Annals of Case Reports (ISSN: 2574-7754)

Article / case report

"Persistent Multi-Trigger Wheezing Expression of an Underlying IgA Deficiency"

Luca Bertelli*, Riccardo Masetti, Francesca Conti, Marcella Gallucci, Emanuela Di Palmo, Giampaolo Ricci, Andrea Pession

Clinica Pediatrica Università degli studi di Bologna, Policlinico S. Orsola-Malpighi, Italy

*Corresponding author: Luca Bertelli, Clinica Pediatrica Università degli studi di Bologna, Policlinico S. Orsola-Malpighi, Via Massarenti 11, 40138 Bologna, Italy

Received Date: 10 January, 2020; Accepted Date: 25 January, 2020; Published Date: 30 January, 2020

Abstract

We report a child with a history of upper and lower respiratory tract infections and recurrent episodes of wheezing. The skin prick test, performed at 36 months of age, was positive for pollen. Three months before admission, the frequency of these episodes increased. The laboratory findings were normal except for immunoglobulin dosage for the following values: IgA < 5 mg/dl. Diagnosis of selective IgA deficiency was made. Symptoms, which are particularly persistent or which do not respond to treatment, could be sign not only of asthma but also of other disorders. Therefore, coexisting conditions should be evaluated whenever symptoms seem to be unusually severe or frequent.

Keywords

Asthma; Coexisting Disease; Iga Deficiency; Persistent Wheezing

Abbreviations

IgAD: Selective Iga Deficiency; ERS: The European Respiratory Society; FBA; Foreign Body Aspiration; PID: Primary Immunodeficiency

Background

Wheezing is frequent in preschool aged children, and it is a major symptom of asthma. Guidelines for the definition, assessment, and management of wheezing disorders at this age, classifying wheezing disorders on the basis of the patient’s temporal symptom pattern, were issued by the European Respiratory Society (ERS) [1]. Episodic wheeze occurs in discrete episodes, usually with no wheeze between episodes. Multiple-trigger wheezing is caused by the exposure to several triggers, smoke and allergens being the most common ones, with symptoms being present between the acute exacerbations [2]. However, wheezing may be present in other diseases, such as immunodeficiency, Foreign Body Aspiration (FBA), congenital vascular abnormalities bronchopulmonary dysplasia, cystic fibrosis, tumor, or malignancy.

IgA Deficiency (IgAD) is the most common primary antibody deficiency. Although many affected individuals have no apparent symptom, selected patients suffer from recurrent mucosal infections, asthma, allergies, and autoimmune diseases. Therefore, cases with persistent wheezing and particularly resistant symptoms, could be expression of several disease and they should be deeply evaluated in order to exclude coexisting diseases. We describe the case of a child with a history of recurrent upper and lower respiratory tract infections and asthma, experiencing increasingly frequent wheezing episodes, with a persistence of symptoms between acute episodes. The child was diagnosed with selective IgAD.

Case Presentation

A 56 months old white female was referred to us because of persistent cough and wheezing. She was born at 35 weeks of gestational age, with a birth weight of 2500 g. Pregnancy and delivery were uneventful. The mother had a history of asthma. Since the age of 2 years, the girl presented recurrent bilateral otitis media and repeated courses of oral antibiotics were executed. Eight months before admission the child experienced recurrent wheezing and cough, which was treated with bronchodilators, oral corticosteroids and antibiotics by her paediatrician. Symptoms were present between the acute exacerbations. The skin prick test, performed at 36 months of age, revealed a sensitivity to pollen. Three months before admission, the frequency of these episodes increased. On the basis of the increased frequency of wheezing episodes with incomplete healing, the child was referred to our pediatric clinic. On physical examination, pulmonary auscultation revealed crackles and wheezing in the right hemi-thorax. Oxygen saturation was 95-97% on room air.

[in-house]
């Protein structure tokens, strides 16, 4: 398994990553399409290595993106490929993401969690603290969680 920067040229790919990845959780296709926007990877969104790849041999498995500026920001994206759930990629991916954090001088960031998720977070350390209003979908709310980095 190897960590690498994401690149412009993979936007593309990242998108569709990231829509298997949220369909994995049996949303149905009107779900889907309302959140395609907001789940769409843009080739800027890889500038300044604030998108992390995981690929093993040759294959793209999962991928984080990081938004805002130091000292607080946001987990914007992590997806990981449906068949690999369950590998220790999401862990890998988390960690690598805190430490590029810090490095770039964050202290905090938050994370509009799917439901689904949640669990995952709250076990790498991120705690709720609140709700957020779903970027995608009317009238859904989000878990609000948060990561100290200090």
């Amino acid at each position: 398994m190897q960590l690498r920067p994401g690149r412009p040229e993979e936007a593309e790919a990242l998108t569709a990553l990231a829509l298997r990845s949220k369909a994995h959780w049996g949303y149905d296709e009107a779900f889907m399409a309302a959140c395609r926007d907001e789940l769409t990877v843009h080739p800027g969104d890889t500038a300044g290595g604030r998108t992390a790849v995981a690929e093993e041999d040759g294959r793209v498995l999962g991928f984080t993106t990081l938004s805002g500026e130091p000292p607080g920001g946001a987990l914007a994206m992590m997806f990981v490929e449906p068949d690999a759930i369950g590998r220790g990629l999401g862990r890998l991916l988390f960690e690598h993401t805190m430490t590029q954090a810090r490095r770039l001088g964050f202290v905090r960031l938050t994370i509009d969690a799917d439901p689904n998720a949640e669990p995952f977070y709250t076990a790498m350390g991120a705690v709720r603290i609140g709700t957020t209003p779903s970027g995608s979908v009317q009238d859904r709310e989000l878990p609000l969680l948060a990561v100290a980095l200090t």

Therefore, a chest radiography was performed. The results revealed an area of consolidation of the right lung, interpreted by the radiologist as a pneumonia. On the basis of the clinical, anamnestic and radiological findings, the patient was admitted to our department. The initial working diagnosis was asthma in a child with recurrent upper and lower respiratory tract infections. Therefore, we started antibiotic therapy in association with bronchodilator treatment and the objectivity of lung improved during the following days. Considering the frequency of wheezing exacerbations often associated with respiratory infections, we decided to study her immunity. The laboratory findings were normal except for immunoglobulin dosage for the following values: IgA < 5 mg/dl (range 37-257 mg/dl). Diagnosis of selective IgAD was made. In the following months, the child started inhaled corticosteroid therapy. No episodes of wheezing have been reported. To date, the child performs serial controls at our center at least twice a year (Table 1).

Conclusion

One third of all children aged 0 to 3 years have an episode of wheezing, and almost 60% of them stop wheezing by the age of 6 years. It is estimated that 50% of 6-year-old children have had at least 1 episode of wheezing [3].

Brand and colleagues described wheezing in terms of its temporal pattern as episodic (viral) or multiple-trigger wheezing [1]. In our case, the child’s history led to a diagnosis of multitrigger wheezing, with symptoms between the acute episodes. Several factors could be predictors of persistent wheezing and/ or asthma after preschool age. Maternal asthma, prematurity and low birth weight, early allergic sensitization, which were present in our child, seemed to play an important role in persistent asthma [4-6]. Therefore, the clinical persistence and worsening could be interpreted as a sign of the underlying persistent wheezing disorder. In this perspective the persistence of symptoms and the lack of response to treatment must lead to further investigations to exclude the presence of coexisting diseases [1].